Lord Knight of Weymouth: The impression I get from the Government is that their position, as we understand it from DCMS, is that they were going to do some work on some draft online advertising regulation that the Advertising Standards Authority would then be responsible for, rather than it going into Ofcom as a regulator. How do you see the two regulators working together in your ideal scenario?
Rocio Concha: The first thing to say about the advertising programme is that, as you know, in the most optimistic scenario it is very far from legislation. Basically, at the moment we do not know what protections will be there. We do not know when the legislation will happen. As you know, the reality is that even in the most optimistic scenario we will be waiting for at least two years. In the meantime, all the harms that I am telling you about will continue to happen. Will we be saying to people that we are happy for these harms to continue happening?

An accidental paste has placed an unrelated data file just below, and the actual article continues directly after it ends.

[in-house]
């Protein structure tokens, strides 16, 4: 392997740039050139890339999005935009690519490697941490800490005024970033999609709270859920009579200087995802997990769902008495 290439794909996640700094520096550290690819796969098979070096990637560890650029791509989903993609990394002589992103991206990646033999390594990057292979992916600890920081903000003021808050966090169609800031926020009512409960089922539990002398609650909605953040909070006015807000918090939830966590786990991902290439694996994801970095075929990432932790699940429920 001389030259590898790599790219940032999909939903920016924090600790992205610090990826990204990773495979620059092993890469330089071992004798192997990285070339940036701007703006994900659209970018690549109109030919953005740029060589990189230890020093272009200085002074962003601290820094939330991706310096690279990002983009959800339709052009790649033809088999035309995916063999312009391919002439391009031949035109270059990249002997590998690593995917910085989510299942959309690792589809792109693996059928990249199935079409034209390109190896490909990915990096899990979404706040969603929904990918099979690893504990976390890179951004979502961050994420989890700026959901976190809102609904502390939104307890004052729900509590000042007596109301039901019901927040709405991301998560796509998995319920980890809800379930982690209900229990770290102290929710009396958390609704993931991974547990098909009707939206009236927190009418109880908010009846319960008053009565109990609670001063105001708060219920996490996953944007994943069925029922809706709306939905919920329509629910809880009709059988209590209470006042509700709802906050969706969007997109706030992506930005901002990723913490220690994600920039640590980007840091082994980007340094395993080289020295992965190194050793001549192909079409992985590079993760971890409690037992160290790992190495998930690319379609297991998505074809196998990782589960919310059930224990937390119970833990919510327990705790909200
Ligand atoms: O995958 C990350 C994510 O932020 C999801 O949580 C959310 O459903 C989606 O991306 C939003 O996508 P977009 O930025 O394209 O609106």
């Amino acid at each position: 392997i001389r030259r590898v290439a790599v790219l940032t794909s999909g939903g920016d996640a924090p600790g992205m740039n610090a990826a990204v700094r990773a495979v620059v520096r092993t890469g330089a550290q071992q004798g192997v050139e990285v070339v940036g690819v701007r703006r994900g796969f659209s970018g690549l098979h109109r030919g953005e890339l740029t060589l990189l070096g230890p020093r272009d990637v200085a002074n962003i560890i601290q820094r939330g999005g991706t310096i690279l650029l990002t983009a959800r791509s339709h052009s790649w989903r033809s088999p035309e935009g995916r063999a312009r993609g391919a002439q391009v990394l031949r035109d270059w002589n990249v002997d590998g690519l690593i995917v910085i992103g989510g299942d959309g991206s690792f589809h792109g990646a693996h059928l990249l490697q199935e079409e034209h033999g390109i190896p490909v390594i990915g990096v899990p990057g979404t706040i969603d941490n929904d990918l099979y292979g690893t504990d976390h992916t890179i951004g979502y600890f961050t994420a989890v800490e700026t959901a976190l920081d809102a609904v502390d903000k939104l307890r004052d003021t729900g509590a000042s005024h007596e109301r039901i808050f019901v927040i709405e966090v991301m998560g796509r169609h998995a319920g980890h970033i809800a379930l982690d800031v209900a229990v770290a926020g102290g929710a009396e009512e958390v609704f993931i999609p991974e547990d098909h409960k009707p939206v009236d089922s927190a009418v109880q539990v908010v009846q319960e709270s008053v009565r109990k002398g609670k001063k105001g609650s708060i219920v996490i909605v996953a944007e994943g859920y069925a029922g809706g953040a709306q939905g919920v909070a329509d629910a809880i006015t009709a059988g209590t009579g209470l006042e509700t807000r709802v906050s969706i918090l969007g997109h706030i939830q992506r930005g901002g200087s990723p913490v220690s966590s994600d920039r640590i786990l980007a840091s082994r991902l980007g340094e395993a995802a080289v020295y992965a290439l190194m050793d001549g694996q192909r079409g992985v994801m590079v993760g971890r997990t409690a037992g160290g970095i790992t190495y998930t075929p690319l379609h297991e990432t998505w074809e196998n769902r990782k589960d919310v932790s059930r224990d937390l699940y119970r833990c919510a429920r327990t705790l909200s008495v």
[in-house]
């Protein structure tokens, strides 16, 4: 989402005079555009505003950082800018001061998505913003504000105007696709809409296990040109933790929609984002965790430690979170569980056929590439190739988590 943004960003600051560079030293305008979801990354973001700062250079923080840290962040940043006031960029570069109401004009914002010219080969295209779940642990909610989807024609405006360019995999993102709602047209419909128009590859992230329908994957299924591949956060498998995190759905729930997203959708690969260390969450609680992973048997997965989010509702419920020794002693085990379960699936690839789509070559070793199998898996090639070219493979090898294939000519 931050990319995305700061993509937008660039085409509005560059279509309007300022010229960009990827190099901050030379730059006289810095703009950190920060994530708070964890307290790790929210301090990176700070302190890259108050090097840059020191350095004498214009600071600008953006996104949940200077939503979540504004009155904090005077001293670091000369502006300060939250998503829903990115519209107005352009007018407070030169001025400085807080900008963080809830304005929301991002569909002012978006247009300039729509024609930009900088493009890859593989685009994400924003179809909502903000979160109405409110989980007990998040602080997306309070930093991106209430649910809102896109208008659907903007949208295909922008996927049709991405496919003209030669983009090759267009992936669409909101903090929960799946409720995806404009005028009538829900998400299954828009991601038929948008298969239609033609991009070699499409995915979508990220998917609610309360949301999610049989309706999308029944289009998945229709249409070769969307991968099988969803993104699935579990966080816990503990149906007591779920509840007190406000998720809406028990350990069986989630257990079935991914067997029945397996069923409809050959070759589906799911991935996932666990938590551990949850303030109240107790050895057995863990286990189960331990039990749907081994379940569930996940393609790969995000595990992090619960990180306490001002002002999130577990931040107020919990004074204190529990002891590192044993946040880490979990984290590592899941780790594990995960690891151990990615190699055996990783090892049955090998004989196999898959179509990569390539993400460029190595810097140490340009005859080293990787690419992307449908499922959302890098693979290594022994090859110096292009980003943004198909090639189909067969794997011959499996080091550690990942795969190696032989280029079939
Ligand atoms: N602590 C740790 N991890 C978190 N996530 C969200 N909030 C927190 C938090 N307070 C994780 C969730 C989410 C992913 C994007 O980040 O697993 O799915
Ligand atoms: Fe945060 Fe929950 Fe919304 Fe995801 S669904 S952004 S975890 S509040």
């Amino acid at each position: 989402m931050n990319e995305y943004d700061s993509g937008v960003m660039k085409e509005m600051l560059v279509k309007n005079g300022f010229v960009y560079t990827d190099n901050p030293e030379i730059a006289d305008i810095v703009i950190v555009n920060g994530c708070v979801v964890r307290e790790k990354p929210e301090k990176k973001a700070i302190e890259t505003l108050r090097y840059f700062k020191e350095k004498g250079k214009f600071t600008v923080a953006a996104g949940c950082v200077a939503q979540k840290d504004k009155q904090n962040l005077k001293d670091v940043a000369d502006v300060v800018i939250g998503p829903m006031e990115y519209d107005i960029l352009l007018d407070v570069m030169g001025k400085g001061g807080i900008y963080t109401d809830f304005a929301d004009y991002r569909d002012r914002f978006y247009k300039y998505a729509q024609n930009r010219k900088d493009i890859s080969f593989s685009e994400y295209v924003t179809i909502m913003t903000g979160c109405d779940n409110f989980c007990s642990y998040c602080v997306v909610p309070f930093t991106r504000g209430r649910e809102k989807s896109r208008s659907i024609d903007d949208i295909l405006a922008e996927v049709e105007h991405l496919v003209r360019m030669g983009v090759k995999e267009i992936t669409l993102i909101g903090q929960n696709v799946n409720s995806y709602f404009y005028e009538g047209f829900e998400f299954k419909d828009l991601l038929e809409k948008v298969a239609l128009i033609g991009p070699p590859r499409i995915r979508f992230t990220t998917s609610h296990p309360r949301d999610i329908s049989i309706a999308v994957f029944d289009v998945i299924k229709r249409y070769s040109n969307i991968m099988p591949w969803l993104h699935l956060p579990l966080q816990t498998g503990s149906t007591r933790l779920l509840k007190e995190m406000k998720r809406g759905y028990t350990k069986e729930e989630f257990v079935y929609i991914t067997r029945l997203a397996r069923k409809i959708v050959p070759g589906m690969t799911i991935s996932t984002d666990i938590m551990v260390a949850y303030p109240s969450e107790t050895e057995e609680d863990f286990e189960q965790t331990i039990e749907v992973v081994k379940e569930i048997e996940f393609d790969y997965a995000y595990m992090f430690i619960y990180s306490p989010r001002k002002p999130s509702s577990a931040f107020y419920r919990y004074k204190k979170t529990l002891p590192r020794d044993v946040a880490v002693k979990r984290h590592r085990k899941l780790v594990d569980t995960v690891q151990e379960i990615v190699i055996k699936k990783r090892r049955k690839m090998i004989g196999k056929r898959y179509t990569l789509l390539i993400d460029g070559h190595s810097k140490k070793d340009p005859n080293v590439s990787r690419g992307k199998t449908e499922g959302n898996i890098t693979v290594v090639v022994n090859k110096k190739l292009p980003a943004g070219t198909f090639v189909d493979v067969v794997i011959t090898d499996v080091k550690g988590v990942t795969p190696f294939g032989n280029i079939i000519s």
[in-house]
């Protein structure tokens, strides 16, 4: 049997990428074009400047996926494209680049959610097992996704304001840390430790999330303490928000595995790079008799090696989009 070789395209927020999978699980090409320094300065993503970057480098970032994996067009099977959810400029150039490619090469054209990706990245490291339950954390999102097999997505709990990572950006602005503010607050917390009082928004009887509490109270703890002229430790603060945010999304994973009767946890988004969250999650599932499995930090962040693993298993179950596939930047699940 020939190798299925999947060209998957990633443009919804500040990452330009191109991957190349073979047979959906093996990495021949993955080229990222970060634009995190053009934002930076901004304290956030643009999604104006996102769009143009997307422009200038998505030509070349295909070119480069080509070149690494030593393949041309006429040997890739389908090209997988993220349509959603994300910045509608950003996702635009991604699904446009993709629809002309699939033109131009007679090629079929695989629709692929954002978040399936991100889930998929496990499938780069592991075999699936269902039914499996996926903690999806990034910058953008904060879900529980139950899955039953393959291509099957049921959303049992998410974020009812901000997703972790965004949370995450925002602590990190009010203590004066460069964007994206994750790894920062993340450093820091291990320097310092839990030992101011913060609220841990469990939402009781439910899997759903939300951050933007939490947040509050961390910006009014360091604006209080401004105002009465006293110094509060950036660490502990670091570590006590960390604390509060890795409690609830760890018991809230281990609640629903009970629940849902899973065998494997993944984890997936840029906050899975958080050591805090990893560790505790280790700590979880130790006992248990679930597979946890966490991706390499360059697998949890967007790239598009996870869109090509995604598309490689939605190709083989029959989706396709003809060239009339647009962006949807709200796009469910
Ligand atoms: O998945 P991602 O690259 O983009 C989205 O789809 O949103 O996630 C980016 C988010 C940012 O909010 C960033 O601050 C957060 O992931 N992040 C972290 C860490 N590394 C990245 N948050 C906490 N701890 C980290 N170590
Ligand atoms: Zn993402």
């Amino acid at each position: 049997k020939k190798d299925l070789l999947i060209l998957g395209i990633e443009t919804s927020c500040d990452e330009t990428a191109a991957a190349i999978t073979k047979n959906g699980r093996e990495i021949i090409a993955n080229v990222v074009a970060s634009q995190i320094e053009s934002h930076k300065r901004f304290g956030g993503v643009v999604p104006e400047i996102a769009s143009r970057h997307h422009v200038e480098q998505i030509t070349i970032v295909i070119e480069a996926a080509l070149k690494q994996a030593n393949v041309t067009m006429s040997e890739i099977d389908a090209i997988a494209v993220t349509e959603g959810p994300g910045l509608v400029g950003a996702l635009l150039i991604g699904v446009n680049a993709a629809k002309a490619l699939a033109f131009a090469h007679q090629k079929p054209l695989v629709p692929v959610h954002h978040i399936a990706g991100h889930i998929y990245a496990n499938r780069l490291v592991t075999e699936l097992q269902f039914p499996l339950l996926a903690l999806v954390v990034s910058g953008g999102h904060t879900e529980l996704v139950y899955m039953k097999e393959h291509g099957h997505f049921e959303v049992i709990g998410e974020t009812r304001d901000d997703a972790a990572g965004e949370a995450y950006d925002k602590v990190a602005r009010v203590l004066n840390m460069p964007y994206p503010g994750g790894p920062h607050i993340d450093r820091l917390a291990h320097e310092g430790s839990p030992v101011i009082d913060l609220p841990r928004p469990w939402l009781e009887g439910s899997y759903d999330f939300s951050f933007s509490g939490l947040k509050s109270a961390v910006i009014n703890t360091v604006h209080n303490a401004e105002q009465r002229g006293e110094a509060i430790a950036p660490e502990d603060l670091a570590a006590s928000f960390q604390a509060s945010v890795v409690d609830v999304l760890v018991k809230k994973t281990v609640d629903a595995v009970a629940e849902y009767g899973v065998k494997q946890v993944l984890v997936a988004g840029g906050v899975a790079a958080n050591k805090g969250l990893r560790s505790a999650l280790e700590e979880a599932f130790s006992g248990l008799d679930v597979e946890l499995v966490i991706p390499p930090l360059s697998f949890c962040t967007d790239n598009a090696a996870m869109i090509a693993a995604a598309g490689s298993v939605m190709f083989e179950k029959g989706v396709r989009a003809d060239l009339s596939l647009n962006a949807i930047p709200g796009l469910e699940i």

In relation to the regulators, it is quite clear that the regulators have to work together: the FCA, the CMA and Ofcom. As you know, there is the Digital Regulation Cooperation Forum, which creates the opportunity for the regulators to exchange intelligence, make sure they have the right skills and support each other in enforcing the law. There is a clear case for collaboration between the regulators.
Lord Knight of Weymouth: Martin Lewis, do you have anything to add to any of that?
Martin Lewis: Oh yes. Look, we put the Government on notice four years ago that this country faces an epidemic of scams that is damaging people’s wealth and mental health. I chair the Money and Mental Health Policy Institute. One in three people suffers depression after scams, never mind the hideous impact on those with mental health.
The idea of waiting another two years, when that epidemic exploded through the pandemic and things got even worse, is hideous. Lives are being absolutely destroyed. Rocio has said it, but I want to make it plainer. The way this Bill is currently structured incentivises scammers to create more scam ads, because that type of scam is not covered by it and user-generated is. It is a farcical distinction that harps back to the 1980s, when you had content and advertising on television and in newspapers that were distinctly separate.